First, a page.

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Additional recommended knowledge
The name is derived from the Makonde word meaning "that which bends up" in reference to the stooped posture developed as a result of the arthritic symptoms of the disease. The disease was first described by Marion Robinson and W.H.R. Lumsden in 1955, following an outbreak on the Makonde Plateau, along the border between Tanganyika and Mozambique, in 1952.
According to the initial 1955 report about the epidemiology of the disease, the term chikungunya is derived from the Makonde root verb kungunyala, meaning to dry up or become contorted. In concurrent research, Robinson glossed the Makonde term more specifically as "that which bends up." Subsequent authors apparently overlooked the references to the Makonde language and assumed that the term derived from Swahili, the lingua franca of the region. The erroneous attribution of the term as a Swahili word has been repeated in numerous print sources. Many other erroneous spellings and forms of the term are in common use including "Chicken guinea", "Chicken gunaya," and "Chickengunya".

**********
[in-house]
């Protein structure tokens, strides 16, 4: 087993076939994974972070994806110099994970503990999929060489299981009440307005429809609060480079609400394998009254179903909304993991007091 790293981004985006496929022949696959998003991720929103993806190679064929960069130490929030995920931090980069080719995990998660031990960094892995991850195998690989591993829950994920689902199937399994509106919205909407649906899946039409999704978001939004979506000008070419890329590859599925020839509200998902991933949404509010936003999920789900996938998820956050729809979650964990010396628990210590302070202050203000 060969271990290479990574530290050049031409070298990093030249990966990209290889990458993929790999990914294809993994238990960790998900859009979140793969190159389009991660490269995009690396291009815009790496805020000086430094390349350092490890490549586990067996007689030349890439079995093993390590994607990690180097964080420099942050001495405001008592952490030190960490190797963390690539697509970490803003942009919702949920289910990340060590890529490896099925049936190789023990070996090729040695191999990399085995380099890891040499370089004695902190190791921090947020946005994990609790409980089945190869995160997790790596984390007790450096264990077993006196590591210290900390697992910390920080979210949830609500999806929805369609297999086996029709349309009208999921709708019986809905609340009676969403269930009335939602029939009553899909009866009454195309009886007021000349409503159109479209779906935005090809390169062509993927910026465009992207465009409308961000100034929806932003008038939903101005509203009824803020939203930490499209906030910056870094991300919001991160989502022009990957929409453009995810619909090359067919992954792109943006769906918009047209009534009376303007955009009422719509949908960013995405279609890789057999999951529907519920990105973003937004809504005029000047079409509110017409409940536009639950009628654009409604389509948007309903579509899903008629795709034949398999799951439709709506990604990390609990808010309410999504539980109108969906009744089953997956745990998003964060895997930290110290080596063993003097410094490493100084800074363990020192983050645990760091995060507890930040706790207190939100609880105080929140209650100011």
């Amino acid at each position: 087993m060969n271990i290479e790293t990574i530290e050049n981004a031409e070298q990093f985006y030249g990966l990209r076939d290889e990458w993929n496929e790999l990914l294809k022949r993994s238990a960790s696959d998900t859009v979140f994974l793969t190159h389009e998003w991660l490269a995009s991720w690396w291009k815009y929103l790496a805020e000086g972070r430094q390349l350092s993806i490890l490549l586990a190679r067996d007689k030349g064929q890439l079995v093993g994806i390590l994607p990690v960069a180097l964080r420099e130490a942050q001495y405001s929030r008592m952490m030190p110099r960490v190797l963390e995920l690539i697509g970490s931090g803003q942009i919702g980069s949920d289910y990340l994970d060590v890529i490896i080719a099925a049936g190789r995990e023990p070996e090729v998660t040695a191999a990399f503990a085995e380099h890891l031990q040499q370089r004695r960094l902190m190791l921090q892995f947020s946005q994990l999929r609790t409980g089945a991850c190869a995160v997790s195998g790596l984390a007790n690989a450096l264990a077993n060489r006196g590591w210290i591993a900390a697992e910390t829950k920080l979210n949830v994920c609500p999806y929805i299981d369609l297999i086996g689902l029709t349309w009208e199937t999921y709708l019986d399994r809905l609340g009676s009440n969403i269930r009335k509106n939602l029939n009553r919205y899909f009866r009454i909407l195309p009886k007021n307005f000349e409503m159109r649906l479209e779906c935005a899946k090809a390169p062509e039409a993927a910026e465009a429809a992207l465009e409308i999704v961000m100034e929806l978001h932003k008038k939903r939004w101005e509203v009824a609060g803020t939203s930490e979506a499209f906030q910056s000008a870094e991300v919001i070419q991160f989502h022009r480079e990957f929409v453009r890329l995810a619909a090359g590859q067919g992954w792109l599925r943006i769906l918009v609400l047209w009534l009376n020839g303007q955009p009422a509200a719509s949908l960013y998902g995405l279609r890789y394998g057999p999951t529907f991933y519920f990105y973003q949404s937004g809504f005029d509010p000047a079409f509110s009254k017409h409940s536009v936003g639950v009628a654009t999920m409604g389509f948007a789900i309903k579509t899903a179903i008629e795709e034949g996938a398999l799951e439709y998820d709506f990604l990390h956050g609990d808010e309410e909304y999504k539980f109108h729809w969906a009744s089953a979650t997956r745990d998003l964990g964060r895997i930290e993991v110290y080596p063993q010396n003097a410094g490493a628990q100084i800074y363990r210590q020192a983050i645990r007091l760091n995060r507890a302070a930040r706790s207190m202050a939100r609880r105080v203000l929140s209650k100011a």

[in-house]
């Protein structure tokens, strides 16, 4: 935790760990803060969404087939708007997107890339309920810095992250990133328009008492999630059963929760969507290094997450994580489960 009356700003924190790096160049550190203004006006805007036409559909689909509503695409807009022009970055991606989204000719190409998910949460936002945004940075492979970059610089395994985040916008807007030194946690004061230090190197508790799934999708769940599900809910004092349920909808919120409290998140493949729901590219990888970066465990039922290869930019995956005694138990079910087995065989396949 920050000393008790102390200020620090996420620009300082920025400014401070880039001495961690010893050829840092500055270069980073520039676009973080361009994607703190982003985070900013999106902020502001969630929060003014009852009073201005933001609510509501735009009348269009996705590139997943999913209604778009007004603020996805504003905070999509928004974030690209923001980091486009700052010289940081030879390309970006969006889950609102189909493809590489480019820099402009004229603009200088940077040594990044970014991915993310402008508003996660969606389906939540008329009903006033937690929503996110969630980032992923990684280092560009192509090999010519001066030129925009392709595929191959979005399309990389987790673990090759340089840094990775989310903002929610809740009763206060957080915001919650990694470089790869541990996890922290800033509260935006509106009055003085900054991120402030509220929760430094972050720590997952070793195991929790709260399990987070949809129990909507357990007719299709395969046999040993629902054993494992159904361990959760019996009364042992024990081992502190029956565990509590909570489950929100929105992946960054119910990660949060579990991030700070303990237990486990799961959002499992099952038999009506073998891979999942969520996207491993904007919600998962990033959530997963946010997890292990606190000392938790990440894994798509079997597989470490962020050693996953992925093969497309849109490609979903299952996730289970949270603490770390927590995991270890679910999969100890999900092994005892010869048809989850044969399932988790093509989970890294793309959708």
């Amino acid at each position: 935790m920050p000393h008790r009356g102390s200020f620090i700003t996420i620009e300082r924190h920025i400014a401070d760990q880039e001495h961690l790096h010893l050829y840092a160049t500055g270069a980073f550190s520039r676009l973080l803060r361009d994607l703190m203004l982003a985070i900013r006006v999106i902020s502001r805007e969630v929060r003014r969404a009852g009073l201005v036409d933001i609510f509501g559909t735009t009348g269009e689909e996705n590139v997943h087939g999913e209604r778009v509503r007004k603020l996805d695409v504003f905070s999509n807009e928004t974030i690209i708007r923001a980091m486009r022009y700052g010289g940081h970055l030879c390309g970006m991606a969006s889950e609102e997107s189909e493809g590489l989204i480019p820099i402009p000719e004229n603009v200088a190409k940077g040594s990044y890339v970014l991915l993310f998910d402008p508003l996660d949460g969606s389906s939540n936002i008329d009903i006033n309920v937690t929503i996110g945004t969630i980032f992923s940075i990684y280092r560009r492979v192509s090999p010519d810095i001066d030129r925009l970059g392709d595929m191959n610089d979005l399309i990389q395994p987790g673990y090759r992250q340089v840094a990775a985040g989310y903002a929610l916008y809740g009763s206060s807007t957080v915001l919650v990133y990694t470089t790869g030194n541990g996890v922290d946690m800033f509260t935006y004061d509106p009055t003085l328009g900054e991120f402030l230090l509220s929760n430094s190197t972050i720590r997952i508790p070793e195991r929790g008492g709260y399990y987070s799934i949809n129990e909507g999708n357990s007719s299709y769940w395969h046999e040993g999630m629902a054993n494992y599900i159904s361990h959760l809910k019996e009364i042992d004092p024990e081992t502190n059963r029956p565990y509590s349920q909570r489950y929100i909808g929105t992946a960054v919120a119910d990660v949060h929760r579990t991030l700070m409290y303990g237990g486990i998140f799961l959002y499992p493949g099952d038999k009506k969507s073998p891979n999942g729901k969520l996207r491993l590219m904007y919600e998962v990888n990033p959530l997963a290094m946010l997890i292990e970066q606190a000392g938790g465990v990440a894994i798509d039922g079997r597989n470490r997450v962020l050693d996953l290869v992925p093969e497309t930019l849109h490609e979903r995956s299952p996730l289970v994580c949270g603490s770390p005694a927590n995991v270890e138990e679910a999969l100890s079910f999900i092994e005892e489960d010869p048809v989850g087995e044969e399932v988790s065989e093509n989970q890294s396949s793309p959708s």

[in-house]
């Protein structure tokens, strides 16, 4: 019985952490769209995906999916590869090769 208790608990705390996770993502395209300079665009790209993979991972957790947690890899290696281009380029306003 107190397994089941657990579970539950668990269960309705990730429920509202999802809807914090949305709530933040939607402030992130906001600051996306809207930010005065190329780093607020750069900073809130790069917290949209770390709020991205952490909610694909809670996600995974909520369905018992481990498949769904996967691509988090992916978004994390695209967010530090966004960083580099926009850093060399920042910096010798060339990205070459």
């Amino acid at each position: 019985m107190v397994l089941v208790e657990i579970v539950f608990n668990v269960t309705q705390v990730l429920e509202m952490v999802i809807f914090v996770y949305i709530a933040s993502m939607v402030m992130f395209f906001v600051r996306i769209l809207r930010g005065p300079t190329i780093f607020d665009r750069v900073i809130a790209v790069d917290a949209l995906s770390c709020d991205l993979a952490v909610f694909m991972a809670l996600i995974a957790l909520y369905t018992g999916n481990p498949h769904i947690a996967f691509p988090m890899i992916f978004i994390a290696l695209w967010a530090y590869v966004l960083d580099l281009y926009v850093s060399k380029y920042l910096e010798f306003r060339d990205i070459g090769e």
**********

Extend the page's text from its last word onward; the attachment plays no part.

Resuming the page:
Chikungunya virus is an alphavirus closely related to the O'nyong'nyong virus, the Ross River virus in Australia, and the viruses that cause eastern equine encephalitis and western equine encephalitis.